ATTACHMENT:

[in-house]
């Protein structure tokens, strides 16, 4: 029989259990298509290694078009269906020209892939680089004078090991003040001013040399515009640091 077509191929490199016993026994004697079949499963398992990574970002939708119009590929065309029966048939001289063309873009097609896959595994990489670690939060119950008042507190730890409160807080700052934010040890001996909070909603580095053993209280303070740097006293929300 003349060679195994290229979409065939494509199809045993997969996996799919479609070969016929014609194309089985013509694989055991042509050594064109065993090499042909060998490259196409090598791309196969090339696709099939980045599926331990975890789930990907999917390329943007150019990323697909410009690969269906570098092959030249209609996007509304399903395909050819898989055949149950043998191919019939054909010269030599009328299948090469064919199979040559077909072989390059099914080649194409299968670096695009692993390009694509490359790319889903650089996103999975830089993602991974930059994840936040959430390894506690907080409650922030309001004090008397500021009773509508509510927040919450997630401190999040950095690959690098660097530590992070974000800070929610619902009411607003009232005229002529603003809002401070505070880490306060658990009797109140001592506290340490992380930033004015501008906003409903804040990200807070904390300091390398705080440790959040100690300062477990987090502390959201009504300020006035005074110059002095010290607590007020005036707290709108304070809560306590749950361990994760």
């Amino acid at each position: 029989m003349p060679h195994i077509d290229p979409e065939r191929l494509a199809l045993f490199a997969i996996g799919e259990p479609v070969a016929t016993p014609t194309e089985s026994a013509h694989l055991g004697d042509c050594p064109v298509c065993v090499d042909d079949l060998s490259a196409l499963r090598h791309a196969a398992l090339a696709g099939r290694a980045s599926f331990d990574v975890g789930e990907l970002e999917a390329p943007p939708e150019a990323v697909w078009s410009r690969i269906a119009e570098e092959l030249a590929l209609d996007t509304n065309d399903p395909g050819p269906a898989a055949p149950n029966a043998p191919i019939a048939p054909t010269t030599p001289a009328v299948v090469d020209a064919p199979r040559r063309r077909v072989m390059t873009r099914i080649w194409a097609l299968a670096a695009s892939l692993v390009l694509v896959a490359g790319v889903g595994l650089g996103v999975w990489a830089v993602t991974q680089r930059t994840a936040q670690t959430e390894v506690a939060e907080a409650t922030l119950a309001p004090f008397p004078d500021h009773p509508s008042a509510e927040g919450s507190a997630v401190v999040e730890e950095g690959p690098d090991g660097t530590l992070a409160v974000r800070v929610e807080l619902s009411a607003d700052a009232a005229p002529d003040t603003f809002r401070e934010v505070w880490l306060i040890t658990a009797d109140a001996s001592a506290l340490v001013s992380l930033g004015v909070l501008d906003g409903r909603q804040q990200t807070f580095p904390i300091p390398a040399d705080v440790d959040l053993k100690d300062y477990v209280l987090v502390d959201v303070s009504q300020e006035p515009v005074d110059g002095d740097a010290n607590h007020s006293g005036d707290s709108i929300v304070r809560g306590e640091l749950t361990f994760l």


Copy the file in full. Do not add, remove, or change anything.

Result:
[in-house]
């Protein structure tokens, strides 16, 4: 029989259990298509290694078009269906020209892939680089004078090991003040001013040399515009640091 077509191929490199016993026994004697079949499963398992990574970002939708119009590929065309029966048939001289063309873009097609896959595994990489670690939060119950008042507190730890409160807080700052934010040890001996909070909603580095053993209280303070740097006293929300 003349060679195994290229979409065939494509199809045993997969996996799919479609070969016929014609194309089985013509694989055991042509050594064109065993090499042909060998490259196409090598791309196969090339696709099939980045599926331990975890789930990907999917390329943007150019990323697909410009690969269906570098092959030249209609996007509304399903395909050819898989055949149950043998191919019939054909010269030599009328299948090469064919199979040559077909072989390059099914080649194409299968670096695009692993390009694509490359790319889903650089996103999975830089993602991974930059994840936040959430390894506690907080409650922030309001004090008397500021009773509508509510927040919450997630401190999040950095690959690098660097530590992070974000800070929610619902009411607003009232005229002529603003809002401070505070880490306060658990009797109140001592506290340490992380930033004015501008906003409903804040990200807070904390300091390398705080440790959040100690300062477990987090502390959201009504300020006035005074110059002095010290607590007020005036707290709108304070809560306590749950361990994760």
């Amino acid at each position: 029989m003349p060679h195994i077509d290229p979409e065939r191929l494509a199809l045993f490199a997969i996996g799919e259990p479609v070969a016929t016993p014609t194309e089985s026994a013509h694989l055991g004697d042509c050594p064109v298509c065993v090499d042909d079949l060998s490259a196409l499963r090598h791309a196969a398992l090339a696709g099939r290694a980045s599926f331990d990574v975890g789930e990907l970002e999917a390329p943007p939708e150019a990323v697909w078009s410009r690969i269906a119009e570098e092959l030249a590929l209609d996007t509304n065309d399903p395909g050819p269906a898989a055949p149950n029966a043998p191919i019939a048939p054909t010269t030599p001289a009328v299948v090469d020209a064919p199979r040559r063309r077909v072989m390059t873009r099914i080649w194409a097609l299968a670096a695009s892939l692993v390009l694509v896959a490359g790319v889903g595994l650089g996103v999975w990489a830089v993602t991974q680089r930059t994840a936040q670690t959430e390894v506690a939060e907080a409650t922030l119950a309001p004090f008397p004078d500021h009773p509508s008042a509510e927040g919450s507190a997630v401190v999040e730890e950095g690959p690098d090991g660097t530590l992070a409160v974000r800070v929610e807080l619902s009411a607003d700052a009232a005229p002529d003040t603003f809002r401070e934010v505070w880490l306060i040890t658990a009797d109140a001996s001592a506290l340490v001013s992380l930033g004015v909070l501008d906003g409903r909603q804040q990200t807070f580095p904390i300091p390398a040399d705080v440790d959040l053993k100690d300062y477990v209280l987090v502390d959201v303070s009504q300020e006035p515009v005074d110059g002095d740097a010290n607590h007020s006293g005036d707290s709108i929300v304070r809560g306590e640091l749950t361990f994760l």